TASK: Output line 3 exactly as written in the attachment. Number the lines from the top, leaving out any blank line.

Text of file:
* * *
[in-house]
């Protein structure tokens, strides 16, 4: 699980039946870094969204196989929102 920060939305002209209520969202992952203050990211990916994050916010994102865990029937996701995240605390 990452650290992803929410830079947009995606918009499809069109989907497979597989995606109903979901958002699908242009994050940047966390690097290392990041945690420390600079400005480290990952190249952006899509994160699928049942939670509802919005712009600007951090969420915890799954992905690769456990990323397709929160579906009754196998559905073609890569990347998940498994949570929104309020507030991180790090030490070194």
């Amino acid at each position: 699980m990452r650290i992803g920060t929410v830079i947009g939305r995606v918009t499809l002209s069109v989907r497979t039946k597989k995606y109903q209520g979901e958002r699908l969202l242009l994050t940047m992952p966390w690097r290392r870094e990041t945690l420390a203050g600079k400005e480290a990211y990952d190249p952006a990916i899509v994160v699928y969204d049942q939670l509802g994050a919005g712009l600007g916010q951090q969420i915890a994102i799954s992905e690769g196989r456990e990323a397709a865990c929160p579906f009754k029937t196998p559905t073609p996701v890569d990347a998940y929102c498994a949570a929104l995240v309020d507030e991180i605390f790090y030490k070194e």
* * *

């Amino acid at each position: 699980m990452r650290i992803g920060t929410v830079i947009g939305r995606v918009t499809l002209s069109v989907r497979t039946k597989k995606y109903q209520g979901e958002r699908l969202l242009l994050t940047m992952p966390w690097r290392r870094e990041t945690l420390a203050g600079k400005e480290a990211y990952d190249p952006a990916i899509v994160v699928y969204d049942q939670l509802g994050a919005g712009l600007g916010q951090q969420i915890a994102i799954s992905e690769g196989r456990e990323a397709a865990c929160p579906f009754k029937t196998p559905t073609p996701v890569d990347a998940y929102c498994a949570a929104l995240v309020d507030e991180i605390f790090y030490k070194e």